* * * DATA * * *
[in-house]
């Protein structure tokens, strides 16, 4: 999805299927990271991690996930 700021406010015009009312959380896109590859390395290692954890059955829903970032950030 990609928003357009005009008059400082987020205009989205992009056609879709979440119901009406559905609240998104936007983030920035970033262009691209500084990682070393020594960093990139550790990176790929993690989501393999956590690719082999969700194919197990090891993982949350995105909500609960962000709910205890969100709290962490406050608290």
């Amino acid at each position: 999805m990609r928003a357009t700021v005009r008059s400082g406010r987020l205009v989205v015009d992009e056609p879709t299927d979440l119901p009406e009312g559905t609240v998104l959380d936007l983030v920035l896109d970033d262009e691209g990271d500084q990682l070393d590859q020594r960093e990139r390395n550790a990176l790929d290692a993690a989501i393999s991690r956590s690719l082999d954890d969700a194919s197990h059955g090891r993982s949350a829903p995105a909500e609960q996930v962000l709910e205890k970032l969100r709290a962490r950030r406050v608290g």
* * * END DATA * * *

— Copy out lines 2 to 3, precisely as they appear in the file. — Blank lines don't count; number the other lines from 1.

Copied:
């Protein structure tokens, strides 16, 4: 999805299927990271991690996930 700021406010015009009312959380896109590859390395290692954890059955829903970032950030 990609928003357009005009008059400082987020205009989205992009056609879709979440119901009406559905609240998104936007983030920035970033262009691209500084990682070393020594960093990139550790990176790929993690989501393999956590690719082999969700194919197990090891993982949350995105909500609960962000709910205890969100709290962490406050608290």
């Amino acid at each position: 999805m990609r928003a357009t700021v005009r008059s400082g406010r987020l205009v989205v015009d992009e056609p879709t299927d979440l119901p009406e009312g559905t609240v998104l959380d936007l983030v920035l896109d970033d262009e691209g990271d500084q990682l070393d590859q020594r960093e990139r390395n550790a990176l790929d290692a993690a989501i393999s991690r956590s690719l082999d954890d969700a194919s197990h059955g090891r993982s949350a829903p995105a909500e609960q996930v962000l709910e205890k970032l969100r709290a962490r950030r406050v608290g």